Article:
# Virtual fonts

## Why virtual fonts?

We have already described how to use font re-encoding to turn an existing postscript font into a TeX font (.tfm file) with a differenct character ordering. This is very useful technique, because it allows us to always use the same encoding definitions within LaTeX, even when the character ordering used in the underlying postscript fonts varies.

This is not, however, the whole story. TeX, for instance, has the nice ability to automaticly substitute the ff-ligature for the letter combination ff in a word like fluff; we saw how to instruct TeX which ligature substitutions to make while preparing a .tfm file earlier. In most postscript font sets, however, such ligatures exist only in a seperate "expert" font. With our present techniques, which allow one set of ligature substitution commands per font, we cannot typeset fluff appropriately except with a line like:

`flu{\fontseries{e}\selectfont{ff}}`

Ugh! The are other, similiar problems; for instance: many small caps sets unfortunately include only small caps, so that ` \textsc{Small Caps}` produces SMALL CAPS instead of SMALL CAPS.

The solution to all such problems is simple: one must present TeX not just with a re-ordered real font but a "virtual" font, made up of the characters of several different real fonts.

Look at the textof the file garrm.vpl which we produced earlier. It should begin something like

```(VTITLE Created by afm2tfm garrm.afm -v garrm.vpl -t T1.enc)
(COMMENT Please edit that VTITLE if you edit this file)
(FAMILY TeX-garrm)
(CODINGSCHEME AppleStandard + T1Encoding)
(DESIGNSIZE R 10.0)
(DESIGNUNITS R 1000)
(COMMENT DESIGNSIZE (1 em) IS IN POINTS)
(COMMENT OTHER DIMENSIONS ARE MULTIPLES OF DESIGNSIZE/1000)
(FONTDIMEN
(SPACE D 250)
(STRETCH D 200)
(SHRINK D 100)
(XHEIGHT D 425)
(EXTRASPACE D 111)
)
(MAPFONT D 0
(FONTNAME garrm)
)
```

This is a human-readable file describing the font garrm.tfm! After this introductry text there appears a LIGTABLE with entries like

```(LIGTABLE
(LABEL O 47) (comment quoteright)
(LIG O 47 O 21) (comment quotedblright)
(STOP)
(LABEL C W)
(KRN C a R -64)
(STOP)
)
```

This is a table of ligatures and kerns. The first three lines say that for character number 39 (octal number 47, the single right quote), a ligature is defined with itself such that, if it appears twice it is replaced by character number 17 (octal number 21, the doulbe right quote). This is a standard TeX ligature. The next three lines say that for the character W, a kerning pair is defined such that, if it is followed by the character a, they are moved 64 units closer together. After the LIGTABLE is a long list of entries like:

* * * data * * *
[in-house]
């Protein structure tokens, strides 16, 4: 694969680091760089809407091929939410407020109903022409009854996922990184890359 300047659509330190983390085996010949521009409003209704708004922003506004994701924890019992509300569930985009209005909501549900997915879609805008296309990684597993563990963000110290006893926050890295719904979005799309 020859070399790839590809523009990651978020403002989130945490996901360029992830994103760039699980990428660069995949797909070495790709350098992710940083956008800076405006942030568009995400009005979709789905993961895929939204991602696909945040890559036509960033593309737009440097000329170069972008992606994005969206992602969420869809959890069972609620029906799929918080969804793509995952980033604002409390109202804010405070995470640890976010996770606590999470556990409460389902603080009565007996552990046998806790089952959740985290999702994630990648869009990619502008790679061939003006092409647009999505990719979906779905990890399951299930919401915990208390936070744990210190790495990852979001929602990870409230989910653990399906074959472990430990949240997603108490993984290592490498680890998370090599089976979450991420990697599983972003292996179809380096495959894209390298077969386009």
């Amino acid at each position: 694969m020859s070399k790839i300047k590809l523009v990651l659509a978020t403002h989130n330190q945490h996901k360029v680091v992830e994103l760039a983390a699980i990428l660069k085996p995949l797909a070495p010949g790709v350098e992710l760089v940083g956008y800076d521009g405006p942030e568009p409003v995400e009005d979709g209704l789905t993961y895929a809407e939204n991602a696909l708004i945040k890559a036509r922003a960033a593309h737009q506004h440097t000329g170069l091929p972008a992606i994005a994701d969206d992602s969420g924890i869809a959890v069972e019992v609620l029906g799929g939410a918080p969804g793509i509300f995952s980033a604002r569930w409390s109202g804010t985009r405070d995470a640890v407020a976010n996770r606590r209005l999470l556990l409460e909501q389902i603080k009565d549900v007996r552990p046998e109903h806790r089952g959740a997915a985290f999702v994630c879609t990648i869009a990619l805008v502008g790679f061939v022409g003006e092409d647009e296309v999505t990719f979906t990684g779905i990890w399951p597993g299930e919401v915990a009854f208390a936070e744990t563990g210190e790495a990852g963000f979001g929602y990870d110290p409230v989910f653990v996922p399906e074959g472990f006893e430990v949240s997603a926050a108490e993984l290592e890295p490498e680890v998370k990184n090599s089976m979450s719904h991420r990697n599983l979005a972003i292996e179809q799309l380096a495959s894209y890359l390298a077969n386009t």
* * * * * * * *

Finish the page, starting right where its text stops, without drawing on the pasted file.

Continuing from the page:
```(CHARACTER O 377 (comment germandbls)
(CHARWD R 548)
(CHARHT R 721)
(CHARDP R 13)
(MAP
(SETCHAR O 247)
)
)
```

This says that character number 255 (octal number 377, the german sz) has a certain width, height, and depth, and that it is formed by printing chracter 167 (octal 247) in font D 0. There is an entry like this for each character in the font.

## Assembling virtual fonts

By editing this file before running vp2vf, we can change the font properties as read by TeX from the .tfm file produced. Let's add an ff-ligature to the font, which we will imagine is available in an expert set. Here are the steps: (1) Change the MAPFONT table to read

```(MAPFONT D 0
(FONTNAME garrm0)
)
(MAPFONT D 1
(FONTNAME garrm1)
)
```

Now we can assemble the virtual font garrm from the real fonts garrm0 (the garamond roman postscript font) and garrm1 (the garamond expert postscript font). To obtain the accurate dimensions of the ff-ligature, one can run afm2tfm on the expert font, which will then have an entry like

```(CHARACTER O 33) (comment ff)
(CHARWD R 978)
(CHARHT R 801)
(MAP
(SETCHAR O 14)
)
)
```

where we have supposed that the ff appears in position 12 (octal 14) of the expert font and that we are using the T1 encoding, which places ff in position 27 (octal 33) of the TeX font. Now we just paste the line

```(CHARACTER O 33) (comment ff)
(CHARWD R 978)
(CHARHT R 801)
(MAP
(SELECTFONT D 1)
(SETCHAR O 14)
)
)
```

into garrm.vpl. Note that we might have to replace some other description of character 27, which was left in by afm2tfm for lack of anything else to put there. This says that character 27 is formed by printing character 12 of font D 1, which is just what we want to do. Finally, we create an automatic ff ligature by adding

```(LABEL C f)
(LIG C f O 33) (comment ff)
(STOP)
```

to the LIGTABLE. That's it! When we run vf2vp, we obtain a .tfm file describing a virtual font that takes characters from two real fonts.

## Using virtual fonts

TeX will happily compile a .dvi file using our virtual .tfm file, but we will not be able to print or view the .dvi file unless we tell the appropriate .dvi intrepreter how to get at the charaters of garrm0 and garrm1. For example, the psfonts.map file for dvips must now include the two lines

```garrm0 garrm0 "T1Encoding ReencodeFont" <T1.enc <garrm.pfa
garrm1 garrm1 "T1Encoding ReencodeFont" <T1.enc <garex.pfa
```

in place of the single line for garrm used previously. Also, each dvi intrepreter must have access to the garrm.vf file produced by vp2vf in order to process the .dvi file properly.

The virtual font technique awakens the hope that one could construct very large (Unicode-sized) TeX fonts. Such fonts could be used to typeset essentially all languages with a roman-like script with the same encoding definitions. Unfortunately, TeX is limited internally to 256-character encoding vectors. Those interested in overcoming this limitation should look in to the Omega typesetting system; which is fully back-compatible with TeX and LaTeX but removes this limitation, as well as others.